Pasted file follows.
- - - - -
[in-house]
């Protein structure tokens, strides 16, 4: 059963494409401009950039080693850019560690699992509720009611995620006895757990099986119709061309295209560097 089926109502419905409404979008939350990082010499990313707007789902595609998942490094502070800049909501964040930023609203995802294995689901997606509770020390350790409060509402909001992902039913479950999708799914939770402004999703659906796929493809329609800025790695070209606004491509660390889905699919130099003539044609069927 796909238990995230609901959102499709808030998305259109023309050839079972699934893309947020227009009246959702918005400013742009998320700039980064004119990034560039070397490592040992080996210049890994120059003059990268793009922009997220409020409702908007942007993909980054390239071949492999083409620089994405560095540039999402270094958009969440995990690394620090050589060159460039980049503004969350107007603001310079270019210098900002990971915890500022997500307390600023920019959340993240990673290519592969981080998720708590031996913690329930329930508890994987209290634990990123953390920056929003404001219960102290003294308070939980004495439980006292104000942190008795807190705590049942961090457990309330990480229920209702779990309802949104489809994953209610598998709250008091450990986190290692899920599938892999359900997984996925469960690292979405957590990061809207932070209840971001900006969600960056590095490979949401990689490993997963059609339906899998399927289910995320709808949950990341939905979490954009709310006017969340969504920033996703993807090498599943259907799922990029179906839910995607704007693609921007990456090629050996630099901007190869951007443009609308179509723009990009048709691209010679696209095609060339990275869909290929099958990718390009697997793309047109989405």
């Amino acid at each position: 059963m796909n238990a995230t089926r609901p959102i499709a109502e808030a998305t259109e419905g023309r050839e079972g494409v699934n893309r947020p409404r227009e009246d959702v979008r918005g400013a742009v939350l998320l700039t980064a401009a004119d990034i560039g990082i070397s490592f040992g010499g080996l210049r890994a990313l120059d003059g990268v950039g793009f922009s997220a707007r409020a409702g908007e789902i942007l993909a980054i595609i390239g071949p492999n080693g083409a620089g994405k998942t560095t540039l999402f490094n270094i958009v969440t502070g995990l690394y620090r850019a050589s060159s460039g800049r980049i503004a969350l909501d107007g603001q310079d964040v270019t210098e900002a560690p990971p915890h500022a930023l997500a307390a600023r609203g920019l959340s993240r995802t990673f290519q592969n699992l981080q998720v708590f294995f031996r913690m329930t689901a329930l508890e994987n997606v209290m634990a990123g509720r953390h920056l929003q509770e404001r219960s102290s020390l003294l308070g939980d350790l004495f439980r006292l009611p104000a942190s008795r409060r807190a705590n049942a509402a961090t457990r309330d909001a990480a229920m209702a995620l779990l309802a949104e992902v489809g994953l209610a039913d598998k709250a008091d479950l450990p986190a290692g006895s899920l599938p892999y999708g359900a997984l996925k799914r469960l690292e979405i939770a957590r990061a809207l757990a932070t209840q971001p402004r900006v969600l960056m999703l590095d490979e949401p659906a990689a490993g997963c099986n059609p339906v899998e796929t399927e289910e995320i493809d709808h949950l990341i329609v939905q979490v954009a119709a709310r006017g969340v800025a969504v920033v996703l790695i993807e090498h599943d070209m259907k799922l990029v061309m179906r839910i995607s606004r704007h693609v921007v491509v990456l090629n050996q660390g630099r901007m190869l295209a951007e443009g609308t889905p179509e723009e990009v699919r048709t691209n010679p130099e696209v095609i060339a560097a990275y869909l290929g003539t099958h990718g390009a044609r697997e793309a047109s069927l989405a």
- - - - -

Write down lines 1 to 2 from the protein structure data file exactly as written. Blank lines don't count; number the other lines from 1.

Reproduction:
[in-house]
């Protein structure tokens, strides 16, 4: 059963494409401009950039080693850019560690699992509720009611995620006895757990099986119709061309295209560097 089926109502419905409404979008939350990082010499990313707007789902595609998942490094502070800049909501964040930023609203995802294995689901997606509770020390350790409060509402909001992902039913479950999708799914939770402004999703659906796929493809329609800025790695070209606004491509660390889905699919130099003539044609069927 796909238990995230609901959102499709808030998305259109023309050839079972699934893309947020227009009246959702918005400013742009998320700039980064004119990034560039070397490592040992080996210049890994120059003059990268793009922009997220409020409702908007942007993909980054390239071949492999083409620089994405560095540039999402270094958009969440995990690394620090050589060159460039980049503004969350107007603001310079270019210098900002990971915890500022997500307390600023920019959340993240990673290519592969981080998720708590031996913690329930329930508890994987209290634990990123953390920056929003404001219960102290003294308070939980004495439980006292104000942190008795807190705590049942961090457990309330990480229920209702779990309802949104489809994953209610598998709250008091450990986190290692899920599938892999359900997984996925469960690292979405957590990061809207932070209840971001900006969600960056590095490979949401990689490993997963059609339906899998399927289910995320709808949950990341939905979490954009709310006017969340969504920033996703993807090498599943259907799922990029179906839910995607704007693609921007990456090629050996630099901007190869951007443009609308179509723009990009048709691209010679696209095609060339990275869909290929099958990718390009697997793309047109989405």